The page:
LaFarr's 80-bit pseudo Random Number Generator Description

Last Up date: 2015 October 19 Changed multiply symbol to * instead of x
2014 September 4 Added note about 65537 also being prime.
Recent changes: Now it allows a decimal integer parameter up to 65,535
This Page started on: 2012 March 17 16:47:15

Most random number generators generate a sequence of integers by the following recurrence: R(n+1) = p1 * R(n) + p2 (mod N) R(0) is the seed.

The parameters p1, p2, and N determine the characteristics of the random number generator, and the choice of R(0) (the seed ) determines the particular sequence of random numbers that is generated. If the generator is run with the same values of the parameters, and seed, it will re-generate the sequence. In that sense the numbers generated certainly are not random. They are therefore sometimes referred to as pseudo random numbers.

Above, explained in a University of Utah Math department web page

If p1, p2, and N are relatively prime (no common divisors>1) every value of N will be generated, before it repeats.

257 is prime, and simply using a one byte higher address multiplies by 256 and an add makes it 257!
65537 is prime, and using a 2 byte higher address and add would also work, and be as fast.
It might be a little more secure?


I have an encoding program using no multiply where: p1=257 p2=1 N=2^80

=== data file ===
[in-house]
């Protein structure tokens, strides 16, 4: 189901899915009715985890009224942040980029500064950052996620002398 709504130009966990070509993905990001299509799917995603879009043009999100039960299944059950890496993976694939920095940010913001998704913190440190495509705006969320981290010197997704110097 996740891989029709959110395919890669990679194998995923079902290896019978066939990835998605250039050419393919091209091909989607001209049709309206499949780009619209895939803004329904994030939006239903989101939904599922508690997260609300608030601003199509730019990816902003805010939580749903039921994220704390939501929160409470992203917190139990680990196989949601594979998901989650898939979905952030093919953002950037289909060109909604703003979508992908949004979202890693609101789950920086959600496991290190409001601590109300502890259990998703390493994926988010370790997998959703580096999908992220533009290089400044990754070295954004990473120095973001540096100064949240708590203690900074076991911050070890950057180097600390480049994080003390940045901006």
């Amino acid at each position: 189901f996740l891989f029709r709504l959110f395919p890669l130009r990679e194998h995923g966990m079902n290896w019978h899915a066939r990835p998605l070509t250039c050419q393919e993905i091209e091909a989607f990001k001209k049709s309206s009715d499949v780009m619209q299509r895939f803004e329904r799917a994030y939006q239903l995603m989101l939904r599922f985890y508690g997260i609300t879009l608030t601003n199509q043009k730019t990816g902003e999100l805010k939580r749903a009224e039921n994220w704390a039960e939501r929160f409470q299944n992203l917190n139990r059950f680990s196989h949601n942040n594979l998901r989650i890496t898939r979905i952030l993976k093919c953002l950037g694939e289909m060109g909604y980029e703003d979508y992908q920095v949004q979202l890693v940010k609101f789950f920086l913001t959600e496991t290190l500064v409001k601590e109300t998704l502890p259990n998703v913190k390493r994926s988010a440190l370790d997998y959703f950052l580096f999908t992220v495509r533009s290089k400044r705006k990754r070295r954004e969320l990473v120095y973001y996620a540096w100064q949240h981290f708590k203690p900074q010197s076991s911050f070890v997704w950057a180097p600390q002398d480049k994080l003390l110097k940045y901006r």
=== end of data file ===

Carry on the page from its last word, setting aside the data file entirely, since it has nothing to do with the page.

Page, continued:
It is written in Assembly Language and is a 376 byte .COM file. It allows a numeric parameter from 1 to 65,535. Effectively there are that many different versions. For better or worse, it has to be run under DOS, or at the command prompt on a 32-bit Windows system. On a Mac it might work under something called DOSbox; but I haven't verified it.

To help debug the Pseudo Random Number generator, here is a description with some computed values. I needed correct values to verify the logic as I stepped through the execution.

My encoding program generates a new random value for each byte of data.

It uses the high order byte of each 80-bit pseudo random number and Exclusive OR's it with each byte of data. Because XORing with the same value twice brings back the original: The same program does the decoding. It can encode and decode any type of file, including: images, programs, and compressed files, as well as simple text.

2^80 is over 1.2 * 10^24 which is so large all the computers in the world could not determine the seed or break it. It is hard to appreciate the size of 2^80 until one calculates the number of micro seconds in a year, which is: about 1.8 * 10^14 .

Unfortunately, this type Pseudo Random Generator is criticized in the Wiki articles I found. They are looking at the entire number; but the low order bits of all this type Generator are anything but uniformly distributed. The low order byte of the one described here simply counts!

Often, people using languages like BASIC and C, who want a small Random number use the low order bits. It is easy to just use the Remainder to get a "random" number in a limited range. This is very bad for applications like: shuffling a deck or cards, slot machines, KENO or Bingo. Only the high order bits should be used for every application I know of; but few High Level Language programmers do that, because these languages don't use the high order bits of a good random number generator.

I have a short description of other Random Number Generators I know of here.


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